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Electronics Repair (sci.electronics.repair) Discussion of repairing electronic equipment. Topics include requests for assistance, where to obtain servicing information and parts, techniques for diagnosis and repair, and annecdotes about success, failures and problems.

Army interferes with garage doors.



 
 
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  #1  
Old March 8th 08, 08:22 AM posted to sci.electronics.repair,alt.home.repair
external usenet poster
 
Posts: 185
Default Army interferes with garage doors.

mm wrote:
Today on the news I heard that a big bunch of electronic garage door
openers weren't working in Churchville Maryland because the govt. at
the Aberdeen Proving Grounds was doing something with a satellite or
something. Tomorrow their going to do the same thing around Aberdeen.

People are paying techs to change the freqs, but some may have paid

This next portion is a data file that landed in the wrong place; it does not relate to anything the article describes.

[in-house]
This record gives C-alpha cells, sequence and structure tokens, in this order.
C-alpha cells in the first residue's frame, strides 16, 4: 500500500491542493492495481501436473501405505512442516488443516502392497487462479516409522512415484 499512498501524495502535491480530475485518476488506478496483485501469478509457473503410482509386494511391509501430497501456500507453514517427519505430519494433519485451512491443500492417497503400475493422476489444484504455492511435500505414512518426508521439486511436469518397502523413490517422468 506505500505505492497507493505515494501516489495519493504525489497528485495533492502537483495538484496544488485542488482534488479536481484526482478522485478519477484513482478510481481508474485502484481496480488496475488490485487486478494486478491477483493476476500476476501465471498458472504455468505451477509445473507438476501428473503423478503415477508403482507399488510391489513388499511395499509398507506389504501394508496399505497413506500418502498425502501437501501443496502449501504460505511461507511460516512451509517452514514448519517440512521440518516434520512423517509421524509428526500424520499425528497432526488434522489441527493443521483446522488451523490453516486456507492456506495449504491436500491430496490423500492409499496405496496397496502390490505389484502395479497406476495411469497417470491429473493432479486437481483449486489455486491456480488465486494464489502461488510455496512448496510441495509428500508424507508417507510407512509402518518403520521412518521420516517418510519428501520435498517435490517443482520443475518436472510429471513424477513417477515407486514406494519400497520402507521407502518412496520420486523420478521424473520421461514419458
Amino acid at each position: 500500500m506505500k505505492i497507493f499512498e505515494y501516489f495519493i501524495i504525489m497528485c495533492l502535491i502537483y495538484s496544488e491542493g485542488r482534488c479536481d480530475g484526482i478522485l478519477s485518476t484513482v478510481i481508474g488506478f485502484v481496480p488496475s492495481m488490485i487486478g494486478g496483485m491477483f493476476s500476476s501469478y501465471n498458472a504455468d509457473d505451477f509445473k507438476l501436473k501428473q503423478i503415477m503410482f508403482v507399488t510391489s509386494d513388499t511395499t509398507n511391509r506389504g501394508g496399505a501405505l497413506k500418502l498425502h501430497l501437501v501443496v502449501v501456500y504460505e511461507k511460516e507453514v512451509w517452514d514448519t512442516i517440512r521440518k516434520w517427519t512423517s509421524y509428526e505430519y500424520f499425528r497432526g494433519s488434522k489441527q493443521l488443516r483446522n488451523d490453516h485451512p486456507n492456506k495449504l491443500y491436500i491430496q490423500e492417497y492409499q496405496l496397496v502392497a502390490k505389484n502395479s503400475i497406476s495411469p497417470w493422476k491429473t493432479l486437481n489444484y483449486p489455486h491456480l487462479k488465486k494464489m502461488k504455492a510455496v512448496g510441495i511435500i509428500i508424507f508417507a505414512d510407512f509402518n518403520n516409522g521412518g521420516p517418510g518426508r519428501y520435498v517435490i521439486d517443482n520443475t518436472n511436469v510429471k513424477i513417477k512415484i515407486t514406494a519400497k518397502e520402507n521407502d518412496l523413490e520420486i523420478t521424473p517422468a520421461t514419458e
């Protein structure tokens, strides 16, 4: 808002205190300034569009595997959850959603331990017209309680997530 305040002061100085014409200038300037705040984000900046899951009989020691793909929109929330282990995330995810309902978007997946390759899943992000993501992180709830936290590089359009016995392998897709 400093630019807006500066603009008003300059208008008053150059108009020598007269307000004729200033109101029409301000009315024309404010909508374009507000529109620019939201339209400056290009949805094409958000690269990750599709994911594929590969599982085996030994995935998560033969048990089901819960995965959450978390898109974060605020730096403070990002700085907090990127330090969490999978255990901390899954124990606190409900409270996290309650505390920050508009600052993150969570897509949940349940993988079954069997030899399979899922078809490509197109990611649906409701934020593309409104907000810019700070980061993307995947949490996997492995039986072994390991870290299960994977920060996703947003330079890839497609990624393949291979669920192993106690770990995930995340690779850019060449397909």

for other repairs by mistake, one would assume.

Someone in charge admits he didn't get the word out well enough.

1) Don't they assign frequency ranges to things so that this sort of
thing doesn't happen?

2) How could the use of a frequency mess up the garage door openers?
Even if the govt. signal was stronger, why wouldn't the opener still
work? If the govt. signal was picked up by the opener, how come the
doors didn't open or shut. (Apparently they didn't since they would
surely have mentioned that.)


If you are inclined to email me
for some reason, remove NOPSAM :-)



read he
http://www.ddc.dla.mil/news/2005_02_...arage_Door.pdf
Ads
  #2  
Old March 8th 08, 11:56 AM posted to sci.electronics.repair,alt.home.repair
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Posts: 6,556
Default Army interferes with garage doors.


"mm" wrote in message
...
Today on the news I heard that a big bunch of electronic garage door
openers weren't working in Churchville Maryland because the govt. at
the Aberdeen Proving Grounds was doing something with a satellite or
something. Tomorrow their going to do the same thing around Aberdeen.